Cleveland kidnapping suspect Ariel Castro today pleaded not guilty to a 977-count indictment that includes charges related to kidnapping women and holding them in the basement of his home, where he raped them and assaulted them to the point of causing abortions.
“Castro was charged anew last week in an indictment that covers the entire 10-year period prosecutors say Amanda Berry, Gina DeJesus and Michelle Knight were imprisoned and repeatedly raped in Castro’s Seymour Avenue home,” according to the Cleveland Plain Dealer newspaper.
The newspaper has more on the case:
The new indictment includes charges from a previous 329-count indictment against Castro, to which he pleaded not guilty. Craig Weintraub, one of Castro’s attorneys, has said there are some charges against Castro that cannot be refuted and that a plea deal can be reached if Cuyahoga County Prosecutor Timothy J. McGinty does not seek the death penalty.
The two charges that could call for the death penalty are for aggravated murder. They stem from accusations that Castro beat and tortured one of the three women into suffering a miscarriage.
McGinty said previously that he may seek the death penalty for Castro, but so far neither indictment includes death penalty specifications. McGinty reserves the right to add them later.
The new indictment of Castro includes 512 counts of kidnapping and 446 counts of rape, as well as three counts of child endangerment.
Berry gave birth to a child during her imprisonment that was fathered by Castro.
Castro starved and kicked one of the kidnapped pregnant women, Michelle Knight, resulting in her miscarrying five children.
Michelle’s brother Freddie tells the New York Daily News that Michelle wants to be reunited with the son she had before she was abducted by Castro. He was born after Michelle was gang-raped by boys at school prior to her abduction.
After Castro was apprehended, Cuyahoga County Prosecutor Timothy J. McGinty said his office intended to seek charges not only for the sexual assaults endured by the victims, but also “each act of aggravated murder he committed by terminating pregnancies.” Local pro-life groups in Ohio asked McGinty to follow through on his promise and the county jury did just that.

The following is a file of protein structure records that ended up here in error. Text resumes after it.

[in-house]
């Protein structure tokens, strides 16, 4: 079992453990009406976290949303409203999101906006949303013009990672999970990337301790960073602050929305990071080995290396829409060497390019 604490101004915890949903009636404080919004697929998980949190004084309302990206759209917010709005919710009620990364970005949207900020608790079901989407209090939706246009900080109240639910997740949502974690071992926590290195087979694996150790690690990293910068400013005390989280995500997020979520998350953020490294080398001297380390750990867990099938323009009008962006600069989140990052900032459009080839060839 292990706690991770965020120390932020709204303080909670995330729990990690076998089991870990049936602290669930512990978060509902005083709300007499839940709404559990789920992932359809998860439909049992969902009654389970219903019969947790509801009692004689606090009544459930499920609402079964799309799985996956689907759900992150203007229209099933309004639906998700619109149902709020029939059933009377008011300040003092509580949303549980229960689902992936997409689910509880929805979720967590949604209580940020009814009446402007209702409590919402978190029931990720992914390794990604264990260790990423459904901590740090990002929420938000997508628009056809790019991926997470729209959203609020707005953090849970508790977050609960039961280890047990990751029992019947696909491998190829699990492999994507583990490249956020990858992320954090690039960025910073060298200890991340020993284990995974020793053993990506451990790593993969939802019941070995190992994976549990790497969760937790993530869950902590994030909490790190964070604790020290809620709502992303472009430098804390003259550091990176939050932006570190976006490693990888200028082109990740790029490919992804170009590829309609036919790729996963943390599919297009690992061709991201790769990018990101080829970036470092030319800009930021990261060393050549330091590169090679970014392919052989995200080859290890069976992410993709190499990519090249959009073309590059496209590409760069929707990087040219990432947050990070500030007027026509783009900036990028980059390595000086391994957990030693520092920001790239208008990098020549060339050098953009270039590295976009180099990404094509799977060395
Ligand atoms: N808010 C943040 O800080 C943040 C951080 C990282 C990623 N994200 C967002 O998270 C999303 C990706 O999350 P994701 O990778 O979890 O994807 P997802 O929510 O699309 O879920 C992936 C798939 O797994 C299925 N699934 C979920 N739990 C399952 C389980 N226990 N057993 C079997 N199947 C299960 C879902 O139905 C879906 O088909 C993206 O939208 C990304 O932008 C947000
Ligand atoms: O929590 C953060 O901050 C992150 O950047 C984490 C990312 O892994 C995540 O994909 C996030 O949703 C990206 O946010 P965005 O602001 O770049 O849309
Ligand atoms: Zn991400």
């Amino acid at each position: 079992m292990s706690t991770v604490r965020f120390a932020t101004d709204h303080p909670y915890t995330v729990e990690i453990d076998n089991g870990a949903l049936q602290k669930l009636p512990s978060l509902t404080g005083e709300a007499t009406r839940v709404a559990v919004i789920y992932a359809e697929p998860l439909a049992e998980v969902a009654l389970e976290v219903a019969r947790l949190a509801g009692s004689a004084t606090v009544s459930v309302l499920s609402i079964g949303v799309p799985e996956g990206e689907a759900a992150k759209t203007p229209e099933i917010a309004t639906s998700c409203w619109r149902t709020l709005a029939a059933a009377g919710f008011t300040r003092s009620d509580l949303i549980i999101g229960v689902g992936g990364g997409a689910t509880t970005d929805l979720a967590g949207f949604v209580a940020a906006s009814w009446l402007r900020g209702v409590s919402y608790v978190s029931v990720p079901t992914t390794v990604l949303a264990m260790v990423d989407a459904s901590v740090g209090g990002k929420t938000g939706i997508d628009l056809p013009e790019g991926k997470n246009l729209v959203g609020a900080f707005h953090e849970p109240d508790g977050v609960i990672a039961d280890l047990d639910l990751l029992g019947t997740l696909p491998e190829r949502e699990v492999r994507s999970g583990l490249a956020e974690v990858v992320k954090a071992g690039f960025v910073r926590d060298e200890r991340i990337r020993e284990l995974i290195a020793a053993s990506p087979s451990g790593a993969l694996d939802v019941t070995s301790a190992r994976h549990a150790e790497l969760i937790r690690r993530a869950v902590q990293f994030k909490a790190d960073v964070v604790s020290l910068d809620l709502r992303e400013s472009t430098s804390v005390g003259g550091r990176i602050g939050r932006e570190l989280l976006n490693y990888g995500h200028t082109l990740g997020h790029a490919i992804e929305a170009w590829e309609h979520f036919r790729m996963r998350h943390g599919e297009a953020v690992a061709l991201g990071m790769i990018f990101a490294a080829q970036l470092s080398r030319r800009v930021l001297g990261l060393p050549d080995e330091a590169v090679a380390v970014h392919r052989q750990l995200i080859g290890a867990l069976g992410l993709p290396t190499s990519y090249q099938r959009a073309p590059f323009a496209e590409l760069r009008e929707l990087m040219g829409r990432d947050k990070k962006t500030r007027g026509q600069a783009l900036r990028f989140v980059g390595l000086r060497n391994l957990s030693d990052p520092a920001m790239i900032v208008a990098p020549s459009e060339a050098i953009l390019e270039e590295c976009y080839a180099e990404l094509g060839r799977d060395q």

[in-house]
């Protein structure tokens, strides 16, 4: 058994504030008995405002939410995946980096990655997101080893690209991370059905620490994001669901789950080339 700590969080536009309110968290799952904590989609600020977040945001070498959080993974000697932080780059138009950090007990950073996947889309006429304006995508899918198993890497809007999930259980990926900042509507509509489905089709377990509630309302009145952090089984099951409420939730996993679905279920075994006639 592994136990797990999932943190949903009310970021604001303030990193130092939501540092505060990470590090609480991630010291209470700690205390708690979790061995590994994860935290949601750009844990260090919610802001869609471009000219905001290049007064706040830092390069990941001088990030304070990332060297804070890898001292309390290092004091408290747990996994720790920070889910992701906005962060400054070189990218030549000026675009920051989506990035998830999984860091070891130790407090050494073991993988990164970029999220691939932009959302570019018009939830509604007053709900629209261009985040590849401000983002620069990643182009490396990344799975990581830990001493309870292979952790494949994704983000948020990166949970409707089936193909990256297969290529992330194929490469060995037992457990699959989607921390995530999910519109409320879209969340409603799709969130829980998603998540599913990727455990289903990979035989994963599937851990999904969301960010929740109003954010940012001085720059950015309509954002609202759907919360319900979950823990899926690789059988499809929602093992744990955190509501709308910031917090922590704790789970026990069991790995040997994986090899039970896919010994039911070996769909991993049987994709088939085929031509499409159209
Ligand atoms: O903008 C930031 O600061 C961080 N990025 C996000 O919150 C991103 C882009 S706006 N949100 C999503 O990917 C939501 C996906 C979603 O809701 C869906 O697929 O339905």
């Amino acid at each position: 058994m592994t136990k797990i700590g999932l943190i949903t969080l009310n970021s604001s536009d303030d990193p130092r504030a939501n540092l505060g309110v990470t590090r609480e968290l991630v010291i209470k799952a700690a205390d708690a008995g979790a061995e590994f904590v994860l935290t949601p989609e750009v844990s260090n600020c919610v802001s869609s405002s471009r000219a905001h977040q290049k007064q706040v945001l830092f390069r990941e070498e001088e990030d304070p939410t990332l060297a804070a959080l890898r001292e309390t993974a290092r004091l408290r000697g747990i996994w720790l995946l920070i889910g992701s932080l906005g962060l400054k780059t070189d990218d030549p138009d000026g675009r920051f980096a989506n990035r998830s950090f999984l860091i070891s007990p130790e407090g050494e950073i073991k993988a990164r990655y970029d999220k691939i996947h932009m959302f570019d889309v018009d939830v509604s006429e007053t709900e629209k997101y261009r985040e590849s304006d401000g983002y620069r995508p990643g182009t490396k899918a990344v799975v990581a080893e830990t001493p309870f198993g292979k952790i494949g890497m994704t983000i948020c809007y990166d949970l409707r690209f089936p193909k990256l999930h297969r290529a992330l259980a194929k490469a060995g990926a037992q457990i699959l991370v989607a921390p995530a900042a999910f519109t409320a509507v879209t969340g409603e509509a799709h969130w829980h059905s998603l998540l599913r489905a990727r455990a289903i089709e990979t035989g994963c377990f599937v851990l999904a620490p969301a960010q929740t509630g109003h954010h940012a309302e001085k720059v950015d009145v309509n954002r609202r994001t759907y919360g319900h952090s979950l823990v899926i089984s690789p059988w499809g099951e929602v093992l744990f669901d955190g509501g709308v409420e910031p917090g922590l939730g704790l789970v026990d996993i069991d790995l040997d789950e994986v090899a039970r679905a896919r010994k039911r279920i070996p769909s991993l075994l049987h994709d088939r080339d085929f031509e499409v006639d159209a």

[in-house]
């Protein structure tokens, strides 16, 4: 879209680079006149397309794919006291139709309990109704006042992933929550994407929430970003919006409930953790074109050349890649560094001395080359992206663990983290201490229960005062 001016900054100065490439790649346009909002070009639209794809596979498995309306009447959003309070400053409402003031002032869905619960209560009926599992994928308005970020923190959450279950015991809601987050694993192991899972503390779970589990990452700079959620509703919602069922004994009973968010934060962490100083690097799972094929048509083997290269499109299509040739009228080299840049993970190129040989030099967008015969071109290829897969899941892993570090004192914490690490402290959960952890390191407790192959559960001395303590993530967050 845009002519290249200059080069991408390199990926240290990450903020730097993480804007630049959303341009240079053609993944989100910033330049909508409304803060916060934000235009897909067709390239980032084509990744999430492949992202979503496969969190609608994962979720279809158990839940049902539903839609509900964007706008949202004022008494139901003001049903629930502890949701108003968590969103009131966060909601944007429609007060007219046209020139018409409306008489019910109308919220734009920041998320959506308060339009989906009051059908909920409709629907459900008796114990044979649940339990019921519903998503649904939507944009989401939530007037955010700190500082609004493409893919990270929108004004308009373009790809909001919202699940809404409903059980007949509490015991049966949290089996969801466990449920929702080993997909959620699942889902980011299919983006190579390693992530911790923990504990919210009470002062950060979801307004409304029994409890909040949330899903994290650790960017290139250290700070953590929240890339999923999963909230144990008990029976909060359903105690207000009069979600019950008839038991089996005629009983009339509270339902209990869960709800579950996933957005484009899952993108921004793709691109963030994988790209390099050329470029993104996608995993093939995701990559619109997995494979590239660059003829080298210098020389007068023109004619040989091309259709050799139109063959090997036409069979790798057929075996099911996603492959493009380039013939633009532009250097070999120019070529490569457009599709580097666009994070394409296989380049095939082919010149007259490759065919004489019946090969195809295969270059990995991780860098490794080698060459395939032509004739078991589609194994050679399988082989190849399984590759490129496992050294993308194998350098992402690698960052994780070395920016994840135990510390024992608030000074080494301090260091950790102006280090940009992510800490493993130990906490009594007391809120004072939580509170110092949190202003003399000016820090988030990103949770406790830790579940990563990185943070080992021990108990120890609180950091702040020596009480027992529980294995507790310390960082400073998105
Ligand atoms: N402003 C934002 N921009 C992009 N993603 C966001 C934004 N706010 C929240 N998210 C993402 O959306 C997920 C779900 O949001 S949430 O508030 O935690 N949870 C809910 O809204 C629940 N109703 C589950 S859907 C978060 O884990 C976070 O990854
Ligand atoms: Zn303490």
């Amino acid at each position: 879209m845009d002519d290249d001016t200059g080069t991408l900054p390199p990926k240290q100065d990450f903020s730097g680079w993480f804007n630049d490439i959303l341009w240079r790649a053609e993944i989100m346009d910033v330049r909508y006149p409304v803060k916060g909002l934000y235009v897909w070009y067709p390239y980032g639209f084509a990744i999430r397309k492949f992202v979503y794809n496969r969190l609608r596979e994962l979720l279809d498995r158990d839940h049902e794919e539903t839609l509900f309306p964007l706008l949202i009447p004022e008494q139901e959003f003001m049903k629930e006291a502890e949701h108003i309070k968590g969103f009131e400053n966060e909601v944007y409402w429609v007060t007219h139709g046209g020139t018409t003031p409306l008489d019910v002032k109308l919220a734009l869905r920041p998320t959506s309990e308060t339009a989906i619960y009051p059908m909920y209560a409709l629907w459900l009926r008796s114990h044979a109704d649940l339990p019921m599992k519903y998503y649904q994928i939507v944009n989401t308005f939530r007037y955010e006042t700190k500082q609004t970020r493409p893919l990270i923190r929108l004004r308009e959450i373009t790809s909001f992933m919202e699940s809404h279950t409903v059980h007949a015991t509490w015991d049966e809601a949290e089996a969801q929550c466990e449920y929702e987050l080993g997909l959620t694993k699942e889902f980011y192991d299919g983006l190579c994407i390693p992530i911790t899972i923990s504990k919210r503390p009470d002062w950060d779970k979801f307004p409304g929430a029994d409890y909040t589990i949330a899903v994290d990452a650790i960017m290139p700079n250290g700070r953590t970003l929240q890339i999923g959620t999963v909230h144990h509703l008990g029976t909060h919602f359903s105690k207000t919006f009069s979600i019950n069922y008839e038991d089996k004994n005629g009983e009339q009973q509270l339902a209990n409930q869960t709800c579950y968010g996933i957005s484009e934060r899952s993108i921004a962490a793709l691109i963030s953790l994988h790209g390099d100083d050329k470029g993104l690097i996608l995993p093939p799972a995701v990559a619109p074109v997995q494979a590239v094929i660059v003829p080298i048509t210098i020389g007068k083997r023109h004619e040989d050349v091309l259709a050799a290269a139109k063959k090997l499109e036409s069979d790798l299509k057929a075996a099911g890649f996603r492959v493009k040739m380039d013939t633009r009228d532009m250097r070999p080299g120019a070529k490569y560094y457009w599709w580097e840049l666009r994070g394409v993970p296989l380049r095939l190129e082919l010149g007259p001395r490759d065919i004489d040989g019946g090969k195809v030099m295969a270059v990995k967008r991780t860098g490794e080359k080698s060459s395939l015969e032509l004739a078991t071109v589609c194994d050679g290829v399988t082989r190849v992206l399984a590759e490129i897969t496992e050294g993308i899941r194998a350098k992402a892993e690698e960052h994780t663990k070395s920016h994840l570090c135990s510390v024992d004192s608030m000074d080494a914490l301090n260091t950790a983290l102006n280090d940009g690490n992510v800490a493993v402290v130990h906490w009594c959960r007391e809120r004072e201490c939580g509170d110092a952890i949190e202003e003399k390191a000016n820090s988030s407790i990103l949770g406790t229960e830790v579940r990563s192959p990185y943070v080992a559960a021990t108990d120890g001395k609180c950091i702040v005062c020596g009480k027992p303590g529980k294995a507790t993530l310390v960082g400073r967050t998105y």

Two counts of the indictment are for aggravated murder in the deaths of two unborn babies.
Several national and Ohio pro-life groups joined together to sign and deliver a letter asking Cuyahoga County Prosecutor Timothy McGinty to file murder charges against Ariel Castro for killing five unborn children during the kidnapping of Michelle Knight, one of the three women he abducted. The signers of the letter believed that Castro should be charged for violating Ohio’s Fetal Homicide Law.
A representative of one of the groups told LifeNews he’s happy the grand jury returned charges.
“Our coalition is pleased that the prosecutor kept his word by following our urging to charge Castro with murder. The grand juries’ decision to charge Castro with murdering two of the unborn children that Michelle Knight was carrying will hopefully bring them justice,” said Mark Harrington of Created Equal. “These babies deserve the same protection that all pregnant mothers have. Despite the fact that the Michelle Knight was not also killed in this instance is beside the point. We expect Castro to be prosecuted to the fullest extent of the law for murdering these unborn babies.”
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The Ohio Fetal Homicide Law (ORC 2903.01) reads, “No person shall purposely, and with prior calculation and design, cause the death of another or the unlawful termination of another’s pregnancy.”
Harrington said Castro should be charged with aggravated and felonious assault against Knight and aggravated murder of her five children.
Attorney Samuel Casey, a pro-life advocate who has been closely monitoring the case, said, “We believe that whether a child is in utero or ‘born alive’ — whether we call it fetal homicide or infanticide—it is a criminal action to take an innocent human being’s life. The mother’s consent (particularly when it is coerced or uninformed) should make no difference to the existence of the crime being committed. Whether the apparent motive is a commercial one (as in Kermit Gosnell’s case) or sexual abuse (as in Castro’s case), it should be just as criminal for a health care provider or a sexual deviant to kill a baby born or preborn because pregnancy is not a disease and induced abortion is never health care.”